Sunday, March 20, 2011
POTASH MOUNTAIN: 3/17/11
With a half-day free and gorgoeus sunny spring-like weather prevailing, I headed over the Kanc Highway for Potash Mountain, a ledgy 2700-ft. northern outlier of the Sandwich Range with great views of its higher neighbors. With the brooks opened up by recent thaw and rain, I opted not to use the normal trail approach from the Downes Brook trailhead, due to the major crossing of Downes Brook. Instead, I took the alternate approach up a logging road, starting from the Kanc 0.6 mi. west of the trailhead. There was room to park on the shoulder. Though the road had been in use earlier in the winter for logging, the entrance was now plowed in. There was an old snowshoe track leading up the road; even without it, in the morning the snow was firm.
Just before reaching the trail crossing, 0.7 mi. from the Kanc, I passed a new clearcut up on the R, part of the ongoing "Kanc 7" Forest Service project. Though this cut was visible from the trail down through the trees, it had been moved farther down the slope away from the trail than originally planned, due to comments on the project submitted by hikers. (Upcoming projects that might affect hiking trails can be seen on the WMNF website.)
After a traverse through hardwoods, the Mount Potash Trail enters a beautiful conifer forest, and stays in it all the way to the summit ledges. There's a mix of red spruce and hemlock in the lower part, then it's mostly red spruce to the top. Conditions were good for 'shoeing, with a couple of inches of new wet snow atop a rock-solid base. Thankfully, the recent snow did not clump up on my snowshoes.
You get your first views from a ledge on a shoulder at 2200 ft. It offers a neat perspective up the Downes Brook valley to Mts. Passaconaway and Whiteface.
The sun was pouring down on this ledge, softening up the snow. Good day for shades and sunscreen.
More nice softwood snowshoeing along a traverse on the SE face of the mountain.
At the end of this section you emerge atop open ledges with an excellent view east to Chocorua, Hedgehog and Paugus.
Mt. Paugus is centered in the Hedgehog-Passaconaway col.
Mt. Passaconaway rises impressively, 1500 ft. above the viewpoint, with the wide lower slabs of the Downes Brook Slide well-displayed. This is the slide followed by the old abandoned Downes Brook Slide Trail, an extremely steep and potentially hazardous northern route up Passaconaway.
Past this viewpoint, the Potash trail turns R and climbs steeply up south-facing ledges. The cover was surprisingly good here, given the recent warm weather, though it was getting mushy in the strong March sun.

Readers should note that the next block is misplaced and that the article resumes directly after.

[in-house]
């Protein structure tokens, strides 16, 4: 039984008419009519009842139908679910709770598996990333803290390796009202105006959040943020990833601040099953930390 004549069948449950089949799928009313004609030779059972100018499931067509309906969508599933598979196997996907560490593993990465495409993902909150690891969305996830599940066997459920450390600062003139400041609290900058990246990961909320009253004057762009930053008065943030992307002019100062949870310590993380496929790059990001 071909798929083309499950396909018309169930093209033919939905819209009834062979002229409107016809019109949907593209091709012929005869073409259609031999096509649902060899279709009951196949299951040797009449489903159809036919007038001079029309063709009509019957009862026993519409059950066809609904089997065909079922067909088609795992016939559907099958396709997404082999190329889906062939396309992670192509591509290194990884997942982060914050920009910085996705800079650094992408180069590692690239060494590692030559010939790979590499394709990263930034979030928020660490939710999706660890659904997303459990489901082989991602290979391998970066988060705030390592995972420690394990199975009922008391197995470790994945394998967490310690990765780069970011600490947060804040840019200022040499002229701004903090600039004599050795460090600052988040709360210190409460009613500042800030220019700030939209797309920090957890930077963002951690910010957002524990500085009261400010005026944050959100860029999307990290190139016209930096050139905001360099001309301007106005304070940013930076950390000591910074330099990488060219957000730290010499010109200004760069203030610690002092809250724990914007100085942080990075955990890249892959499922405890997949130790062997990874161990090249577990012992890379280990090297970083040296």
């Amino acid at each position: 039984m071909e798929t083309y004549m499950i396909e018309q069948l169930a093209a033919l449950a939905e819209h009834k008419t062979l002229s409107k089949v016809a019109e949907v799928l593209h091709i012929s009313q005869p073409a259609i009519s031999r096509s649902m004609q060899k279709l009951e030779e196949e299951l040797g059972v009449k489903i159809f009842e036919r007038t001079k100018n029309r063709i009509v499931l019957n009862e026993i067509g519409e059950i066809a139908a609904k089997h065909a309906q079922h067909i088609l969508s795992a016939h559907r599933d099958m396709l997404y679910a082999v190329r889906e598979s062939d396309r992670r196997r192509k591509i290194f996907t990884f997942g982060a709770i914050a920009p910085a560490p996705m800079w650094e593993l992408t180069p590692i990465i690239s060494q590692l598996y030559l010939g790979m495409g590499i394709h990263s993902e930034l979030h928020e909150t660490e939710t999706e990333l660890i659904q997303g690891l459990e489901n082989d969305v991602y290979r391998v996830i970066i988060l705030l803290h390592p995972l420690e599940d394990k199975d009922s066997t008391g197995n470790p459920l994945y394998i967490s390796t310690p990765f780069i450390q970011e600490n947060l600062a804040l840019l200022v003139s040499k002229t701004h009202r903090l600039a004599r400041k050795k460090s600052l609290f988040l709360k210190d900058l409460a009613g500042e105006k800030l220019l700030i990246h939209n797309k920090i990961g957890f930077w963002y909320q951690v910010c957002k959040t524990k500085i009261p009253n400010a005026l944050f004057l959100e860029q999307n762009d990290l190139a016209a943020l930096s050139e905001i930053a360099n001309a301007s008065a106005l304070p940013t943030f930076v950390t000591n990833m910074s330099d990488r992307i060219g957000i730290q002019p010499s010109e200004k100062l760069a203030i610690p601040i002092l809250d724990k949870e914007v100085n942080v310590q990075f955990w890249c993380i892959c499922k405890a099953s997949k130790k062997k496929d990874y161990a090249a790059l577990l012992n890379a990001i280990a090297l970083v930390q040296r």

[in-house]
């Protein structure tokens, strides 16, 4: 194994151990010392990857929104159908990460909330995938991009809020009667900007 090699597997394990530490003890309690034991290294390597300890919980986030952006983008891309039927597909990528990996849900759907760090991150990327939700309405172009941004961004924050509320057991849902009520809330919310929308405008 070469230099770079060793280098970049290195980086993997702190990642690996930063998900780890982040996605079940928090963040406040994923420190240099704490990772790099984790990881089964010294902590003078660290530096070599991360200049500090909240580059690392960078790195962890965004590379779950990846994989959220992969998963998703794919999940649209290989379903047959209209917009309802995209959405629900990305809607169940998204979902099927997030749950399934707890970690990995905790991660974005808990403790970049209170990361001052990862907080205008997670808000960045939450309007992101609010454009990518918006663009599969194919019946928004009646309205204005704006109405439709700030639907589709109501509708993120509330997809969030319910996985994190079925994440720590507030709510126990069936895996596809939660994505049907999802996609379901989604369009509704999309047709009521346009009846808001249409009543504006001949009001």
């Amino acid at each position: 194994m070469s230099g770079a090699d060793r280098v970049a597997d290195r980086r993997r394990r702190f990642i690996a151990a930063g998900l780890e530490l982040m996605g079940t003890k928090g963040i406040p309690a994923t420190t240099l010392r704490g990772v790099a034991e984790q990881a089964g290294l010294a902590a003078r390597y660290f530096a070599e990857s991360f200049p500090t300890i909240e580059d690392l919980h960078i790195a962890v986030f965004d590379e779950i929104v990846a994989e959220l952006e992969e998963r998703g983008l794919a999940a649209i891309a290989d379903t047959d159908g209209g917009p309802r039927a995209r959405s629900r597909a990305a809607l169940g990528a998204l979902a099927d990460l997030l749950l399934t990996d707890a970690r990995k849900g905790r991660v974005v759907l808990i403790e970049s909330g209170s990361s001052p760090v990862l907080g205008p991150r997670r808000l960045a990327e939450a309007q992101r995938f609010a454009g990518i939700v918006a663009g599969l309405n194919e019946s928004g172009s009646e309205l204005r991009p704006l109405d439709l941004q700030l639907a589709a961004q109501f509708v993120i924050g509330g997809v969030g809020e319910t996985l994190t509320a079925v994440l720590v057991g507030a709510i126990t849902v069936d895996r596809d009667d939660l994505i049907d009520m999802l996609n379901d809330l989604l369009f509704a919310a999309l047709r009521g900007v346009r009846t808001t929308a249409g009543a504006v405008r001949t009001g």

The trail adopter has done an excellent job blazing this trail. In the woods there were only two easy duck-under blowdowns.
I reached the summit in about an hour and a half, with a couple of stops along the way. (The ascent is 2.2 mi. with 1450-ft. elevation gain.) Before settling in, I continued across and down slightly on the north side to a ledgy spot with a long view out over Church Pond to Mt. Washington.
Big George was gleaming in the sun; part of Mt. Tremont in the foreground.
Also prominent in the northern view were Hancock and Carrigain.
Carrigain is majestic from almost any angle.
Then I repaired to my favorite spot on Potash, an open ledge area on the SW side facing up the Sabbaday Brook valley to the Sleepers and Tripyramids.
The peaceful view of The Sleepers - East Sleeper on the L, West Sleeper on the R. A few winters ago Cath Goodwin and I bushwhacked up the bowl between them, from the Sabbaday Brook Trail to the col.
The woods were mostly open, and around 3000 ft. we found some marvelous old hardwood glades.
From my lunch spot I could see all the peaks of the Tripyramids, including the three main summits, Scaur Peak, the Fool Killer (blending in under North Peak), and the northern spur of the Fool Killer.
The northern spur, showing an open ledge patch that is a fine bushwhack objective. Scaur Peak is in back on the L, the Osceolas on the R.
The view back towards Potash and Chocorua from the ledge on the northern spur.
Looking south up the ridge from Potash, the spruce-wooded peak sometimes called "South Potash" is prominent. From Potash to East Sleeper, the trailless ridge is four miles long and could provide an epic bushwhack, though views would be few. I've only done one short section in the middle, on the bump south of South Potash, where there were some limited but interesting close-up looks at Passaconawy and Whiteface.
From my seat on Potash, I also had a fine view of Whiteface behind its northern ridge, with the huge slides on the western side of the ridge partly visible.
These slides are seen close-up from the Downes Brook Trail, far up the valley. A few winters ago I made the short whack up to the southern of the two big slides, where I had a view north down the valley. Potash can be seen just peeking over a slope on the L. Wildcats and Carter Dome in the distance.
After an hour's stay on Potash, with just one other hiker coming up towards the end, I headed down, stopping to admire Passaconaway once again.
Back at the lower outlook on the shoulder, I made a short foray to another outcrop for an eastern view across the Albany Intervale towards the Moats...
...and NE to Bear Mountain. Then it was a quick trip down through the softening snow - with a temperature of 52 degrees at the trailhead. For a morning or afternoon hike, Potash is highly recommended!